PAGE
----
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Limit of a function with a radical in numerator

  1. Jan 14, 2014 #1
    1. The problem statement, all variables and given/known data

    Evaluate the limit as x → 0 (zero), if it exists, for:
    [(x+4)^(1/2) - 2]/x


    3. The attempt at a solution

    I was not too sure at an elegant solution because nothing like this existed in the coursework. The best I could think of was to evaluate the limit on each side of zero.

    I tried: evaluate x → 0+ (I used 0.000001)., then I tried: evaluated x → 0- (I used -0.000001). Both of these values are very close to 0.25.

    How can I solve this problem with a little more elegance? Many thanks to the repliers!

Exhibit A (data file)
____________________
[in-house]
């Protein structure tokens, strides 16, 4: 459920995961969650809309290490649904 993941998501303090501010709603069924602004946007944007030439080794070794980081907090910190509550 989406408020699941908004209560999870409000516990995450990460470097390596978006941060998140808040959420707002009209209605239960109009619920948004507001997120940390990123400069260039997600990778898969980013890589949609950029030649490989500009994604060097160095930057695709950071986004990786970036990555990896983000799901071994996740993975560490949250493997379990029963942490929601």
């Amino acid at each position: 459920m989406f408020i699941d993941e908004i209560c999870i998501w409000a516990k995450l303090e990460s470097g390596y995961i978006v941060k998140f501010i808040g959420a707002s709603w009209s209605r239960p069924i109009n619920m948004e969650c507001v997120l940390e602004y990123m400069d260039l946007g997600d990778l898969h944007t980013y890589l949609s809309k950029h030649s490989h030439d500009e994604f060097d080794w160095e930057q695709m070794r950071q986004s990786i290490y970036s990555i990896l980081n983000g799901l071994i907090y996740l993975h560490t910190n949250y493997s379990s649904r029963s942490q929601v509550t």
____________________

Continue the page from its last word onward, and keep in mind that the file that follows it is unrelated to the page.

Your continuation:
Last edited: Jan 14, 2014
  2. jcsd
  3. Jan 14, 2014 #2

    HallsofIvy

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    That function, [tex]\dfrac{\sqrt{x+ 4}- 2}{2}[/tex], is made entirely of continuous functions so is continuous itself. The limit "as x goes to 0" is simply the value at x= 0.
     
  4. Jan 14, 2014 #3

    LCKurtz

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    I don't know if the OP had a typo and fixed it or whether Halls miscopied it but given the expression is$$
    \frac{\sqrt{x+ 4}- 2}{x}$$try rationalizing the numerator.
     
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